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  5. The question of 5 Hudson supervisors seems to come up every election. Yes it is in the charter and their salaries are paid for by the County. (Still your taxpayer dollars). Their salary is $14,000 with an insurance buy out (or take the County insurance) bringing the total close to $16,000. The salary of an Alderperson is around $4,000 with an insurance buy out of around $3,000. Contrary to popular belief the supervisors put in a lot of work. I have held both jobs and the supervisor position definitely takes much more time. We have many more committees and are expected to know, create and understand a budget of $150 million with a workforce of 800. There are many more departments (DSS, Health and Human Services, Highway, DA, PD, Sheriff, EMS, 911, etc) to oversee along with negotiating with 4 unions. I agree with Union Jack that it is like running a business and there is not much opportunity for social change. We operate under a lot of State mandates so there isn’t much freedom to experiment and still keep the budget under the tax cap. All of the supervisors, except for Hudson, also manage their respective towns. We are slowly moving towards a county manger as well. I think there are only two other counties without a manger. We have an excellent chairman right now but he isn’t paid a full time salary and this position can be subject to the whims or whatever party is in power.
    The county uses a weighted vote for formal full board meetings, but all of the decisions are made in committee where there is one-person one vote. Having five from Hudson means having five of us on many more committees where our vote counts equally. Hudson has also given the county some diverse voices. Another recent change has been that there are now more women on the BOS, 7 where there were traditionally 1 or 2. In the near past we had Bill Hughes and Ed Cross for the Black community representation. Since Linda Mussman beat out Bill there has been no Black representation although we now have Abdus Miah to represent the Bangladeshi community. In the current group running for Hudson supervisors we will either have one Black and one Bangladeshi or two Black supervisors out of our five. Given the importance of the recent Police Reform Panel and the data showing the racial arrest imbalance, as we start to make changes I am happy to see that other voices will have a place at the table. I don’t think we would see that diversity at the county level with just one supervisor representing Hudson.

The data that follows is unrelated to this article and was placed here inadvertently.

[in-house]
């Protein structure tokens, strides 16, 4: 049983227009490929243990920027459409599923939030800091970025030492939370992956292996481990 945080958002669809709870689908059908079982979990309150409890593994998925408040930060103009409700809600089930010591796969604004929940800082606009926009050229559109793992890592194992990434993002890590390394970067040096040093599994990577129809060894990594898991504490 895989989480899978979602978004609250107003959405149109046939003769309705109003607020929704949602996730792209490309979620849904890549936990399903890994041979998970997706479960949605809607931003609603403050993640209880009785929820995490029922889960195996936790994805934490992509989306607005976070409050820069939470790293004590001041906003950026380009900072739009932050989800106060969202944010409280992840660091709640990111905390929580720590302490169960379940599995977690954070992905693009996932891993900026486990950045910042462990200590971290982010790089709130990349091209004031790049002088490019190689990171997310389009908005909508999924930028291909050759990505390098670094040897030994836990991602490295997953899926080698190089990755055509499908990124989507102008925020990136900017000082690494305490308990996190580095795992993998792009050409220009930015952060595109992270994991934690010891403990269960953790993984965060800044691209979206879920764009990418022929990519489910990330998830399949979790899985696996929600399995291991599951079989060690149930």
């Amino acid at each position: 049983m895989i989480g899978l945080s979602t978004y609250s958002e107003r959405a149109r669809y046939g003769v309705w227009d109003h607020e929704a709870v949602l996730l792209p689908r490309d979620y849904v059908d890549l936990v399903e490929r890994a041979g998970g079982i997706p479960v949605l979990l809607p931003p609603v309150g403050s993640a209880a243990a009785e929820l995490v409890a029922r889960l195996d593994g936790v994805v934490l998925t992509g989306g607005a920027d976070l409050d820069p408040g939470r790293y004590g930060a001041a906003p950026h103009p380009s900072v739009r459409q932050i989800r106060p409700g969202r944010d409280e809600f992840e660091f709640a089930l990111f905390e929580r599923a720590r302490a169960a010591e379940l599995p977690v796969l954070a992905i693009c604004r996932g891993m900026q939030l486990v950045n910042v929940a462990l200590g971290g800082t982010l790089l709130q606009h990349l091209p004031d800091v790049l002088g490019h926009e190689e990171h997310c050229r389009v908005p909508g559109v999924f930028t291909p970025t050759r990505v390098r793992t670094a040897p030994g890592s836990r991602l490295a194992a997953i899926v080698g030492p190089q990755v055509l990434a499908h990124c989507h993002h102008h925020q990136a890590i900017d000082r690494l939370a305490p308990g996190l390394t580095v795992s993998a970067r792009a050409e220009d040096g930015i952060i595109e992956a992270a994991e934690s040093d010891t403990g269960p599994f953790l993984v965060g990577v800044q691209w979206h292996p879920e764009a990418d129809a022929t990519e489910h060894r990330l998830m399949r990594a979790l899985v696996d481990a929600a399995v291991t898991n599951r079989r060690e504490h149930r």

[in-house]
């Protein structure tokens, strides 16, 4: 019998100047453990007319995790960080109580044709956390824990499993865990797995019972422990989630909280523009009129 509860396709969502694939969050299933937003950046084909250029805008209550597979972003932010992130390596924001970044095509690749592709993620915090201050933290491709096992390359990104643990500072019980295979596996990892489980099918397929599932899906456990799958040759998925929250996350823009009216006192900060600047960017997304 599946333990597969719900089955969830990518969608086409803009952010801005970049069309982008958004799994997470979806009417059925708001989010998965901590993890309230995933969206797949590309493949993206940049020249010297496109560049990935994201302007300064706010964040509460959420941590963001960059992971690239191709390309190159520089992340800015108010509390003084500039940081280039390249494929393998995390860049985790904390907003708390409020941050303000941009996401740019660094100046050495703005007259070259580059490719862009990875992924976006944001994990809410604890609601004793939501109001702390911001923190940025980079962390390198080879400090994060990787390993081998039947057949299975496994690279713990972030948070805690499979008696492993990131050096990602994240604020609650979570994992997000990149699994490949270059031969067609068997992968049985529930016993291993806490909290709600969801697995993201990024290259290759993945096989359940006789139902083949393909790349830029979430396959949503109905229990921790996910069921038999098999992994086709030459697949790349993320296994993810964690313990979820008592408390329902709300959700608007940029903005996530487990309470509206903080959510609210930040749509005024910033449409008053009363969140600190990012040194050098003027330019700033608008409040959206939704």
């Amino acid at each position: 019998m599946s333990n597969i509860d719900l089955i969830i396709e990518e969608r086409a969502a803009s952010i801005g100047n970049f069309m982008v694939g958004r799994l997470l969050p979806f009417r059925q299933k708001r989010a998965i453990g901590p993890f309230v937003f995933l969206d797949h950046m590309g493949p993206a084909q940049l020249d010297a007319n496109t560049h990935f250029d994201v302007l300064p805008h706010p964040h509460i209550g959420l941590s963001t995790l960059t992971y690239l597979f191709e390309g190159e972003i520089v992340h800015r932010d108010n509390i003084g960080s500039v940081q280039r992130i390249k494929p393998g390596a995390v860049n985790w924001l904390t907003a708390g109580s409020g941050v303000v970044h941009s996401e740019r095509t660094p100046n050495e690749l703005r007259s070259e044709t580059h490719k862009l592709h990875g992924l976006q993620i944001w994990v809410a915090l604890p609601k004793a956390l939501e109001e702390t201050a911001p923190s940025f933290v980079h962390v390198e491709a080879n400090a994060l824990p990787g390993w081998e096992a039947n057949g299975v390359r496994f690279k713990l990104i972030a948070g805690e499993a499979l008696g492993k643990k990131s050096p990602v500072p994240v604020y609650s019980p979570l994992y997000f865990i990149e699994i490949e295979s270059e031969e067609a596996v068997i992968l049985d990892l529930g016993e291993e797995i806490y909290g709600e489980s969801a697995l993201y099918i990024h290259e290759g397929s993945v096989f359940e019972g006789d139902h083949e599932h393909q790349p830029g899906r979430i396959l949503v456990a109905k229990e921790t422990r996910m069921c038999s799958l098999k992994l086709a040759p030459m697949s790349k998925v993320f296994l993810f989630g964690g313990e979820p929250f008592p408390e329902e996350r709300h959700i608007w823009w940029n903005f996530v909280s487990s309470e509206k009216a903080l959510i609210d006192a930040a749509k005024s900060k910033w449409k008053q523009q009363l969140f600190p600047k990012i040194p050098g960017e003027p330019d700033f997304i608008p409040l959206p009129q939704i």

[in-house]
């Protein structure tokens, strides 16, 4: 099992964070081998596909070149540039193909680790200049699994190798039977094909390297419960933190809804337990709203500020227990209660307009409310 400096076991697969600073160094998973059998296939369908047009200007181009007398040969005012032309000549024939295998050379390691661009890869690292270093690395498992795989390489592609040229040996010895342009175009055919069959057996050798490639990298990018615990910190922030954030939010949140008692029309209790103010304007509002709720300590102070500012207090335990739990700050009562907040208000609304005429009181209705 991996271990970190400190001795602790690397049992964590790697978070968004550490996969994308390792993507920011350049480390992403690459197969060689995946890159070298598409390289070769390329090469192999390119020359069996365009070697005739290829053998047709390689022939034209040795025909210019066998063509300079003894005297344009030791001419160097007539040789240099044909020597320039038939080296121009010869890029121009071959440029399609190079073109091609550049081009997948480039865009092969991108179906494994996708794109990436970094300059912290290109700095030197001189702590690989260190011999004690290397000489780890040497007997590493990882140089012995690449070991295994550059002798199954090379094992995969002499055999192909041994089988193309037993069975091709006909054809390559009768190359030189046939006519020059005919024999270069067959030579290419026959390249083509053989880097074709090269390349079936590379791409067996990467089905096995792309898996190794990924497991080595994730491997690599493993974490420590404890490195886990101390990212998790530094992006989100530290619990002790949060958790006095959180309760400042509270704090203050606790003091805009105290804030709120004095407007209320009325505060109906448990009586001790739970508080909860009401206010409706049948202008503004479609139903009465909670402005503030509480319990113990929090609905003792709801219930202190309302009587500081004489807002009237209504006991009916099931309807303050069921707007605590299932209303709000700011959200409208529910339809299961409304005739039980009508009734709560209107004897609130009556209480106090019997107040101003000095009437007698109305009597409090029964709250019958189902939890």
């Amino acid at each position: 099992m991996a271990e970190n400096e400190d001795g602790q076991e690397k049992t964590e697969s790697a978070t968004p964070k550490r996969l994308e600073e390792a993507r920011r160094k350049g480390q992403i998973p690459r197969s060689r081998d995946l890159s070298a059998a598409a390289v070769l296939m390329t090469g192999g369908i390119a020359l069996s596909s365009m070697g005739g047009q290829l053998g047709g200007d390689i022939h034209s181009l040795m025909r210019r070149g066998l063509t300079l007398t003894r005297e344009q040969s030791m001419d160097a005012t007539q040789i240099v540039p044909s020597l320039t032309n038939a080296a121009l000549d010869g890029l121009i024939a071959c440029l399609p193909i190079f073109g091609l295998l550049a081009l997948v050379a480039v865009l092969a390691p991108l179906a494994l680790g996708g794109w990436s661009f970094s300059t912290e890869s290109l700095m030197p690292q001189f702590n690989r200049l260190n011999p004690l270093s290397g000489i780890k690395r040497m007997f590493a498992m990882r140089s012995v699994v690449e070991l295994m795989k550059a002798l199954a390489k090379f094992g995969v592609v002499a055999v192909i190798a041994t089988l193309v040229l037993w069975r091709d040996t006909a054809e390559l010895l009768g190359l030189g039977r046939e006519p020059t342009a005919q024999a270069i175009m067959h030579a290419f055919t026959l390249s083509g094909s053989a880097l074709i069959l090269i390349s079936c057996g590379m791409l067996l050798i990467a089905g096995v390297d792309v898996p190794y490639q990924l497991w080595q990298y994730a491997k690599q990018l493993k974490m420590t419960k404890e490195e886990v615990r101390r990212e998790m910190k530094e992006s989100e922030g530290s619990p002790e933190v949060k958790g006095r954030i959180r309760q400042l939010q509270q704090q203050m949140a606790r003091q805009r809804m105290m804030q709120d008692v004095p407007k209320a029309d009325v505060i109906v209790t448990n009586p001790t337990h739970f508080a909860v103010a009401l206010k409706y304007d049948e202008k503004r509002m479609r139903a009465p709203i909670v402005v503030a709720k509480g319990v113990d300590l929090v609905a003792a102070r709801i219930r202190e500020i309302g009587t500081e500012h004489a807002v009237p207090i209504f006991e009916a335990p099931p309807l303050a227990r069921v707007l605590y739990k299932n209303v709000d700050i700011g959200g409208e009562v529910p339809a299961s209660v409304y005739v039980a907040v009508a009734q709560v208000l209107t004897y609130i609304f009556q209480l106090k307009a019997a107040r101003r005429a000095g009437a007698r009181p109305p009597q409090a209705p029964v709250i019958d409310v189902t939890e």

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    1. The information about the aldermen's salaries needs a little updating. The majority and minority leaders get $5,711 a year; the other aldermen get $5,473. The health insurance buyouts are $3,500 per person, and this year ten buyouts have been budgeted for.

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  6. The above comments about needed reforms to the City Charter (with the goal of reducing the number of aldermen and hiring a City Manager-we can momentarily put a pin in the county question as Sarah Sterling made some valid points) have had significant discussion, and really should progress to a more active stage of proposal.


    I have decamped to Troy to sit out the market moment Hudson is enjoying right now, and Troy seems to run just fine with half the council members Hudson has, with ten times the population. It is a perennial problem trying to find qualified who are willing to do the work to run for Common Council seats and make the City work better for its residents. As was pointed out above, there certainly seems to be a revolving door between the Community Organizers, who most certainly provide value but often one limited scope by a myopic orthodoxy and penchant for theatricality that amounts to a package short on substance. It's like we ordered Clydesdales to get us up the mountain and we're continually sent Palominos who just sort of prance in circles and wait for laurels to be draped around their necks. Meanwhile, the wagon is stuck in the mud.